Picking a college or a major is so much easier if you truly know yourself. Here are a bunch of questions (and things to do) to get you started.
Assess your interests
What type of activities do you like outside the classroom? What types of courses do you enjoy? What class activities or discussions motivate you? What have you enjoyed about past jobs or volunteer positions? What kinds of careers appeal to you? Which don’t?
Analyze your abilities
What are your personal strengths? What are your best subjects? What have past teachers told you that you’re good at? Have you been complimented by others on a particular skill? What types of class assignments do you excel at? What would your friends say is your best personal trait?
Figure out your values
Is it important to you that you make a difference by working with others? Do you want to lead or manage? Is it important to you to work independently? Is creativity on the job a must for you? Do you value status in the community, on the job, etc.? Do you value social good over material gain? Do you want to make an impact on society?
Explore your options
Attend college fairs and collect school catalogs. Read about the course descriptions and explore the different organizations, clubs and volunteer activities. Talk to teachers and guidance counselors about majors and minors. Ask family and friends about a typical day at their work. Use onetcenter.org, from the U.S. Department of Labor, to find out about what skills different occupations require.
Learn to communicate better
How can you grow in your ability to speak and write? What kinds of student organizations can help you develop your communication skills? Are internships at local companies available? Do courses offer you opportunities to do research, give presentations and lead group discussions?
Become a leader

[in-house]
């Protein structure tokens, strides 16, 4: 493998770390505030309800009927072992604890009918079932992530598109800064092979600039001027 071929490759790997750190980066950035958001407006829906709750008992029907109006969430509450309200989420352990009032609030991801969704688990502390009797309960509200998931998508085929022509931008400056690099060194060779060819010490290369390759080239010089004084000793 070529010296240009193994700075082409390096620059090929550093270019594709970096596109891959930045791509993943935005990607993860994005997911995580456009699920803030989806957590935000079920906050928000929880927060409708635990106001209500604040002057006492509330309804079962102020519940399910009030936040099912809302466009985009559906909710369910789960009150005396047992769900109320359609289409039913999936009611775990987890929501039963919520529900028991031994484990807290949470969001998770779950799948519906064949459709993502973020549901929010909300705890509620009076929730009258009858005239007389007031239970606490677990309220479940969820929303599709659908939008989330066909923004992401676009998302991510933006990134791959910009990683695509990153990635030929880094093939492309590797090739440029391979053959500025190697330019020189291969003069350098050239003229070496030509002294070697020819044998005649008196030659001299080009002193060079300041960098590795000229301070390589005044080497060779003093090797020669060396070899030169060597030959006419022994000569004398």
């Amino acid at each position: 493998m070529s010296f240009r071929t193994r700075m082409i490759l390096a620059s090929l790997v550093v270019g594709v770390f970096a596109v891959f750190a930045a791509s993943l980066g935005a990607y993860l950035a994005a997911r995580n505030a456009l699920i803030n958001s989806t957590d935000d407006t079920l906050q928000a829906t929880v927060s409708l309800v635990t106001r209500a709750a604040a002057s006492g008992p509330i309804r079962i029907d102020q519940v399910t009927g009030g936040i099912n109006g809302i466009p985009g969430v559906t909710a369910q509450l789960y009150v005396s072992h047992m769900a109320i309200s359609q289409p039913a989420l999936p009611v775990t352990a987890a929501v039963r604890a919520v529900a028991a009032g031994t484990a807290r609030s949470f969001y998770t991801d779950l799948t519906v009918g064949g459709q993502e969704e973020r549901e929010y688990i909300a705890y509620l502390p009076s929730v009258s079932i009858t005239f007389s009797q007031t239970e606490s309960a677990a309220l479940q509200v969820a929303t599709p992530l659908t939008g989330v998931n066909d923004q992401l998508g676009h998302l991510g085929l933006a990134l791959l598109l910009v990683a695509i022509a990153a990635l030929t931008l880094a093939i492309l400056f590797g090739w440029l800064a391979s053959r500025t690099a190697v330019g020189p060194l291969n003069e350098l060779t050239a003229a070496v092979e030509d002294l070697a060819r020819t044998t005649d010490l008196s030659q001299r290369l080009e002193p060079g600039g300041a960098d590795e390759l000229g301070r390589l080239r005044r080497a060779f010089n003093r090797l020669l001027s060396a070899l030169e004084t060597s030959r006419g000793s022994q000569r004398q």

How can you develop your ability to lead a project or organization? Do courses offer you opportunities to work with others and manage tasks? What kinds of student leadership opportunities are available? Are there student organizations you would be interested in joining and leading?
Practice teamwork skills
Do courses offer opportunities to work with others on assignments? Are there opportunities for you to volunteer with other students for community service? Are you interested in any of the student organizations, academic clubs, intramural opportunities or student government opportunities?
Beef up your technical skills
After you graduate, will you be able to demonstrate your ability to use software and new technology? Are there interesting courses you can take to develop your computer skills?
Develop those people skills
Will internships offer you an opportunity to work with others? Will community service offer you an opportunity to learn about new cultures? Are courses available that teach conflict resolution skills? Are you interested in studying abroad?
Narrow your options
Cross out schools that do not give you experiences both inside and outside the classroom. Research the Web sites of the schools you are interested in. Cross out majors that you are not interested in.
Make sure you look at the course descriptions, electives and internship requirements of the majors that interest you. Choose a school that has more than one area of study that interests you. Still undecided? Look for a college with strong first-year advising programs to help you.
Suellen M. Lazarek is coordinator of the “CALLS” Program (Career/Academic/Lifetime Learning Skills) at Assumption College (assumption.edu) in Worcester, Mass.
Next Steppers talk back:
Q: What’s your advice for how to pick a major?
A: Choose it based on what you are good at, what you want to do, how much money you will make and how long you want to stay in college. —Faith Bailey is from Fairburn, Ga., and is a junior at Creekside High School
A: First and foremost, pick a major that revolves around a subject or passion that you love and enjoy doing. For me it was animals, which put me on the path toward becoming a veterinarian. —Denesha Oates is a sophomore at Fort Valley State University in Fort Valley, Ga.
A: Go with something you feel passionate about, something you can see yourself doing for a long time. —Jessica Humbert is from Pittsburgh and is a student at West Penn Hospital School of Nursing
A: Think of what you really like, but remember to ask yourself the following: Would you be OK doing it every single day of your life? Does it make you happy? Are you making a difference? And, also important, is there a market for it? —Paola Mariselli is a sophomore at Broward Community College
A: I recommend a little research into some career fields or jobs and perhaps volunteering in the environment of interest. You want to immerse yourself in an area where you know you will be happy working for the majority of your life. —Holly Tran is a junior at Middletown High School in Middletown, R.I.
A: Really self-evaluate and think about what you want, not just what your parents and family expect of you. —Keri is a senior at Inlet Grove High School in West Palm Beach, Fla.